There’s a recent piece in US News suggesting that now is a good time to sell off your dividend paying stocks. The reasons are myriad platitudes we’ve all heard before, but here are the key drivers for the recommendation:
- There have been big drawdowns from non-dividend equities while money has poured into dividend paying stock funds.
- Traditionally strong dividend sectors like telecom, utilities and healthcare are beating the broader market return (S&P500) on the year.
- Low interest rates have pushed investors into yield-generating stocks
- During a downturn, dividends are one of the first things a company would cut (hypothetically)
- If the economy grows faster than expected, that could have the result of pushing dividend payers out of favor
- Expiring tax cuts could raise taxes on dividends next year
Personally, I think most of these reasons useless arguments, perhaps to generate some controversy, but they don’t pass the test of practical reality. We already know Treasuries are going to continue to yield next to nothing for years to come, which means virtually all fixed income, savings, money markets and CDs are going to pay negative real returns for years. When interest rates start to rise, that could be due to one of two things – either an improving economy, which should actually benefit dividend paying stocks in that they have more free cash flow to increase payouts further OR the day of reckoning has finally come to the creditworthiness of the US and the bond market is demanding a higher interest rate to fund our debt. Obviously, under that scenario, dividend payers would fare better than cyclicals and growth stocks as well, as the economy sputters from the burden of higher interest rates and lower consumer spending.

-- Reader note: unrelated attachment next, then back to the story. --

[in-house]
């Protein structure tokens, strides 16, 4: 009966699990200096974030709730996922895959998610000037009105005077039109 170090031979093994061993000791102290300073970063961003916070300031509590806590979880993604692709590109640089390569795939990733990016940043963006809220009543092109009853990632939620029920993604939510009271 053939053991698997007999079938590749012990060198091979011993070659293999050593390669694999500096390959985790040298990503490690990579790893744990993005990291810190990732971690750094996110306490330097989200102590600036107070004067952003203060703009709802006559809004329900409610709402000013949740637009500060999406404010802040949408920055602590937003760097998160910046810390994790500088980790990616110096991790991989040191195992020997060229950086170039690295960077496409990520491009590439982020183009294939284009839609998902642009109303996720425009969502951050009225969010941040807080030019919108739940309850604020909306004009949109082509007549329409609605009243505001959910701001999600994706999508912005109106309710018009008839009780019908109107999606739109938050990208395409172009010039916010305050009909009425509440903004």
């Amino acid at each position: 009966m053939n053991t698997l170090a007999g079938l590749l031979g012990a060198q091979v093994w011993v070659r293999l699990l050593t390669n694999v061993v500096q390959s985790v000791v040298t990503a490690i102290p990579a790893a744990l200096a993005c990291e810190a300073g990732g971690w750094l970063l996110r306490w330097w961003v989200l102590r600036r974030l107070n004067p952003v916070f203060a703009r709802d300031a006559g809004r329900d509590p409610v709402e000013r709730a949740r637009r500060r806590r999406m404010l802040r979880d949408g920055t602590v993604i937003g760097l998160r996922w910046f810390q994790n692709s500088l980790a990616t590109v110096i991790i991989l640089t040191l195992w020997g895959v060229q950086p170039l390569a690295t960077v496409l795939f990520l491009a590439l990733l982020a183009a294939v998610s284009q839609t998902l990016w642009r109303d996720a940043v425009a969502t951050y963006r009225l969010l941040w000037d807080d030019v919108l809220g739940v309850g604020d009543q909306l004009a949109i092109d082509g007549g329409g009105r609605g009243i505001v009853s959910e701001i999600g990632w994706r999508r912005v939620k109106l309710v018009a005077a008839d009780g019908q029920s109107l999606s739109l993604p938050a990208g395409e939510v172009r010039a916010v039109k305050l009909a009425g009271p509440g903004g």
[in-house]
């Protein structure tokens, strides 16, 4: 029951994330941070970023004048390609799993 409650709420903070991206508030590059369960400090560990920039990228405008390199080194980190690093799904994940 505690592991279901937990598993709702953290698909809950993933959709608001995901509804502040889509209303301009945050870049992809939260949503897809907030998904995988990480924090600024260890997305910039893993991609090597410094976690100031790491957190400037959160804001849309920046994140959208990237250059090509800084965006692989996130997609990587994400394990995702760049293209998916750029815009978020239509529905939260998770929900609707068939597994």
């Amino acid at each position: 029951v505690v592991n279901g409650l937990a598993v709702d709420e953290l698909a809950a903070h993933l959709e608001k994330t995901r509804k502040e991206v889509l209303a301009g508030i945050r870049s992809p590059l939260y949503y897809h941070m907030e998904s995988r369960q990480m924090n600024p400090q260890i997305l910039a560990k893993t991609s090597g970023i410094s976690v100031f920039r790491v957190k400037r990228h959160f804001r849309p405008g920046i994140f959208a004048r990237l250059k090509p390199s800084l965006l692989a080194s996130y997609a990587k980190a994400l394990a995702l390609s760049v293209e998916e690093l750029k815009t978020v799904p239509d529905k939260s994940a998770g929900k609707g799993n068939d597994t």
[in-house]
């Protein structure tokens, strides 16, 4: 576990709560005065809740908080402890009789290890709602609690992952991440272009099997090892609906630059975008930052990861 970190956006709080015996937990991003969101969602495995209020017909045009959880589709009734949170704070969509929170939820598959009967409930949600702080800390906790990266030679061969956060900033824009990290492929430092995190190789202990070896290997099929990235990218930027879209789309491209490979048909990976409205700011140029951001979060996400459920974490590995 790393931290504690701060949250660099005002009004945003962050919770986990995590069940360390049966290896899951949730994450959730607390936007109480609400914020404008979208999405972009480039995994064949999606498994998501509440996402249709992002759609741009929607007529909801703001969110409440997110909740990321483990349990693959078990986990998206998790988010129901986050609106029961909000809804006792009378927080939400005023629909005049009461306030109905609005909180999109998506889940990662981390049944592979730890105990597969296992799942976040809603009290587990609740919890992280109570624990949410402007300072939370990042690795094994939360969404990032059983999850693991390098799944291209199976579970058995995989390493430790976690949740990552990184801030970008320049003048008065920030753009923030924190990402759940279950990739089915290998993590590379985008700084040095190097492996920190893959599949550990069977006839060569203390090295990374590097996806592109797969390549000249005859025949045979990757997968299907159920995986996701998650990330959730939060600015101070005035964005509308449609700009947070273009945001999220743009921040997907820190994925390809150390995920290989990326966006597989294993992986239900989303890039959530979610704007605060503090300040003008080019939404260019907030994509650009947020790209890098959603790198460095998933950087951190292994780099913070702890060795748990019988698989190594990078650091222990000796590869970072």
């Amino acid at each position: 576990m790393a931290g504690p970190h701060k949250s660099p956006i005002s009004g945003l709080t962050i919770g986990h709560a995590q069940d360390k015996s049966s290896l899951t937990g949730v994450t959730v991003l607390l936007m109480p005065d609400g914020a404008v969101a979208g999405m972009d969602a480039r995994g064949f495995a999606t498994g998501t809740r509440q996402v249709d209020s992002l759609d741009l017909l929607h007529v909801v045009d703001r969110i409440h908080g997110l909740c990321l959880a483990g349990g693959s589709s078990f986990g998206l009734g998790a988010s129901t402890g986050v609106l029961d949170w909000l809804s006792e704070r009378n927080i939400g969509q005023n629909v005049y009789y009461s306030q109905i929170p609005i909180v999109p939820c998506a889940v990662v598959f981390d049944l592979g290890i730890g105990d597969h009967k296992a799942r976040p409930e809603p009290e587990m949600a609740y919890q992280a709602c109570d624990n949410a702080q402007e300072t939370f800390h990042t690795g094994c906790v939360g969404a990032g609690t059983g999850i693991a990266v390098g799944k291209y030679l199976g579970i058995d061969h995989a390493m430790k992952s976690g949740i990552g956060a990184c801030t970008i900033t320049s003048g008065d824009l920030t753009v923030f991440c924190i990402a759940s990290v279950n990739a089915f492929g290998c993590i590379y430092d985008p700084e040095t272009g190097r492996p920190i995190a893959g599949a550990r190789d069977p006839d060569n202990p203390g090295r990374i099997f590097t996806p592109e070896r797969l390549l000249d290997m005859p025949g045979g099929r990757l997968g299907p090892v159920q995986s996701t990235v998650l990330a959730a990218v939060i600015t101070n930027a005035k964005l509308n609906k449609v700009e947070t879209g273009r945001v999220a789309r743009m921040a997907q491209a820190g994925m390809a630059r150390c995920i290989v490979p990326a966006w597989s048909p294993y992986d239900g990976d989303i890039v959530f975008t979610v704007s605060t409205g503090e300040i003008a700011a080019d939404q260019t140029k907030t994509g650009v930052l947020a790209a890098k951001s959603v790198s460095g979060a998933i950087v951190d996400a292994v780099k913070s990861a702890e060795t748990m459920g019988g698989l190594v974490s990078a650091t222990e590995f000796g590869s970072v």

As far as tax policy, making trades based on what Washington may or may not do is a losing proposition. We all know politicians don’t use logic or reason in their decisions and generally, in order to curry favor with the most voters, they take the path of least resistance (meaning the least cost to taxpayers, even at the expense of more debt). Therefore, I would anticipate that dividend tax rates do not increase, especially for the vast majority of Americans. In the even the tax rate did increase marginally, it probably wouldn’t impact valuations appreciably, as there would be no alternative income asset that affluent investors would flock to in its place, lest they see an increase in returns on those assets as well.
As readers of High Yield Edge are aware, over decades long periods of time, dividends have provided almost half the total return of equities over the years and there’s no reason to believe dividends won’t continue to account for substantive total returns into the foreseeable future.